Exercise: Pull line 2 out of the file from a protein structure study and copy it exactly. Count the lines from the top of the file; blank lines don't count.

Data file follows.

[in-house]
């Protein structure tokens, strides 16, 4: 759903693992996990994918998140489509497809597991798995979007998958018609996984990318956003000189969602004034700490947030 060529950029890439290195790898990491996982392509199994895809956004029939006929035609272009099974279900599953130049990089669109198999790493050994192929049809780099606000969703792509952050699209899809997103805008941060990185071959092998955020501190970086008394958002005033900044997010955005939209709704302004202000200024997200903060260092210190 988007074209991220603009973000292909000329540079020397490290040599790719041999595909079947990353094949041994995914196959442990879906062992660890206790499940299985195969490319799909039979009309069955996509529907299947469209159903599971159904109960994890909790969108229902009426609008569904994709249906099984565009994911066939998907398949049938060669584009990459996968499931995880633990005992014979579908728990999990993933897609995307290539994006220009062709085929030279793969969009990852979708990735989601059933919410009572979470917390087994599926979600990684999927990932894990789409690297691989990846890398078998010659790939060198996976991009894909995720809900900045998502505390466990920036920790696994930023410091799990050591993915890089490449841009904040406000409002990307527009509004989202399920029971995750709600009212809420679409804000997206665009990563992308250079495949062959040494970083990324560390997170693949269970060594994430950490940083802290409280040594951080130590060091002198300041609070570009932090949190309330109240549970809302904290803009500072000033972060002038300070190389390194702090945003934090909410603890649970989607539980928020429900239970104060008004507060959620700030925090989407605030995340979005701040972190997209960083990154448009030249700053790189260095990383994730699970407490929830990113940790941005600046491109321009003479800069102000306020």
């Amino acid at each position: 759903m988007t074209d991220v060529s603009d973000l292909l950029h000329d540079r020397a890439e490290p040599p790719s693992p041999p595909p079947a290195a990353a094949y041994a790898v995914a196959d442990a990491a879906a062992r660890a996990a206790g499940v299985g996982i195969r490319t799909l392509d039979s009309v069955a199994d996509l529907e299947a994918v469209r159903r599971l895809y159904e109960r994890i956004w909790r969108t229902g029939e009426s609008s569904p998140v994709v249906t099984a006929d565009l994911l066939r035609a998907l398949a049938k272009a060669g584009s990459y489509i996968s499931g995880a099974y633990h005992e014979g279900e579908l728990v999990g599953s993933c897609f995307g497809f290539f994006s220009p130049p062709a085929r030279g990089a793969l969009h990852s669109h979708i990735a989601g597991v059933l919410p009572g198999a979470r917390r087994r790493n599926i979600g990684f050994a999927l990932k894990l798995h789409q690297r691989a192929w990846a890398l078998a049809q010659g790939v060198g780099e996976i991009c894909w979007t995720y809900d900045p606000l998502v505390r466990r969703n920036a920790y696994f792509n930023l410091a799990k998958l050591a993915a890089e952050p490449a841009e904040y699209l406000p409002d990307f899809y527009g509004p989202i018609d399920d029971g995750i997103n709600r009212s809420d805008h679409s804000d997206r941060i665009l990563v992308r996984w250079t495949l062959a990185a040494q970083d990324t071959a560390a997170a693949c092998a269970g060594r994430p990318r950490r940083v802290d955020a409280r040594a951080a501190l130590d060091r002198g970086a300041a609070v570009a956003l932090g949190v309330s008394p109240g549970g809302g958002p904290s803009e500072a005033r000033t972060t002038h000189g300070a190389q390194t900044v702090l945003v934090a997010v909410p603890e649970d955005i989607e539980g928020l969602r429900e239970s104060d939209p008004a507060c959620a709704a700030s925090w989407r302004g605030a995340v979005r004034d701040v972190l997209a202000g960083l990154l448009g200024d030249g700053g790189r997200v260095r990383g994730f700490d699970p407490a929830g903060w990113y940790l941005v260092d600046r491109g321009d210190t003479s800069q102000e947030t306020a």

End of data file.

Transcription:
């Protein structure tokens, strides 16, 4: 759903693992996990994918998140489509497809597991798995979007998958018609996984990318956003000189969602004034700490947030 060529950029890439290195790898990491996982392509199994895809956004029939006929035609272009099974279900599953130049990089669109198999790493050994192929049809780099606000969703792509952050699209899809997103805008941060990185071959092998955020501190970086008394958002005033900044997010955005939209709704302004202000200024997200903060260092210190 988007074209991220603009973000292909000329540079020397490290040599790719041999595909079947990353094949041994995914196959442990879906062992660890206790499940299985195969490319799909039979009309069955996509529907299947469209159903599971159904109960994890909790969108229902009426609008569904994709249906099984565009994911066939998907398949049938060669584009990459996968499931995880633990005992014979579908728990999990993933897609995307290539994006220009062709085929030279793969969009990852979708990735989601059933919410009572979470917390087994599926979600990684999927990932894990789409690297691989990846890398078998010659790939060198996976991009894909995720809900900045998502505390466990920036920790696994930023410091799990050591993915890089490449841009904040406000409002990307527009509004989202399920029971995750709600009212809420679409804000997206665009990563992308250079495949062959040494970083990324560390997170693949269970060594994430950490940083802290409280040594951080130590060091002198300041609070570009932090949190309330109240549970809302904290803009500072000033972060002038300070190389390194702090945003934090909410603890649970989607539980928020429900239970104060008004507060959620700030925090989407605030995340979005701040972190997209960083990154448009030249700053790189260095990383994730699970407490929830990113940790941005600046491109321009003479800069102000306020």